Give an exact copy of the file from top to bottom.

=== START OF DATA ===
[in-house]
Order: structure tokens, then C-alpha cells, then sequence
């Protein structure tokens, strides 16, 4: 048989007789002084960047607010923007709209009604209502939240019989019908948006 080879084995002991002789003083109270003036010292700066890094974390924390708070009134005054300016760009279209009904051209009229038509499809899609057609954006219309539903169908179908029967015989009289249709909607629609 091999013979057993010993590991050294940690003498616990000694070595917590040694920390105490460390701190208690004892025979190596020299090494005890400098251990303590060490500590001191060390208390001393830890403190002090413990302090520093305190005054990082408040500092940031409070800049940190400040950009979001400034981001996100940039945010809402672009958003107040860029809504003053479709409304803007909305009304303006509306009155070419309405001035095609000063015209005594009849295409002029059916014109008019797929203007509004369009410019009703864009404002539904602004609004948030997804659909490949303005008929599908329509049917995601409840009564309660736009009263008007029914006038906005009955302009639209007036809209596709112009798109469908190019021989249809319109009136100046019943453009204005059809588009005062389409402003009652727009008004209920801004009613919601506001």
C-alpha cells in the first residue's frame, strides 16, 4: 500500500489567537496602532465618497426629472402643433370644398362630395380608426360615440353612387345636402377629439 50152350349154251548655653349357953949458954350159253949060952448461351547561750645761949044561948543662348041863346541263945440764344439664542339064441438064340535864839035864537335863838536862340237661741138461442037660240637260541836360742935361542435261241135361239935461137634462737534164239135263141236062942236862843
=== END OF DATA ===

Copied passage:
[in-house]
Order: structure tokens, then C-alpha cells, then sequence
């Protein structure tokens, strides 16, 4: 048989007789002084960047607010923007709209009604209502939240019989019908948006 080879084995002991002789003083109270003036010292700066890094974390924390708070009134005054300016760009279209009904051209009229038509499809899609057609954006219309539903169908179908029967015989009289249709909607629609 091999013979057993010993590991050294940690003498616990000694070595917590040694920390105490460390701190208690004892025979190596020299090494005890400098251990303590060490500590001191060390208390001393830890403190002090413990302090520093305190005054990082408040500092940031409070800049940190400040950009979001400034981001996100940039945010809402672009958003107040860029809504003053479709409304803007909305009304303006509306009155070419309405001035095609000063015209005594009849295409002029059916014109008019797929203007509004369009410019009703864009404002539904602004609004948030997804659909490949303005008929599908329509049917995601409840009564309660736009009263008007029914006038906005009955302009639209007036809209596709112009798109469908190019021989249809319109009136100046019943453009204005059809588009005062389409402003009652727009008004209920801004009613919601506001």
C-alpha cells in the first residue's frame, strides 16, 4: 500500500489567537496602532465618497426629472402643433370644398362630395380608426360615440353612387345636402377629439 50152350349154251548655653349357953949458954350159253949060952448461351547561750645761949044561948543662348041863346541263945440764344439664542339064441438064340535864839035864537335863838536862340237661741138461442037660240637260541836360742935361542435261241135361239935461137634462737534164239135263141236062942236862843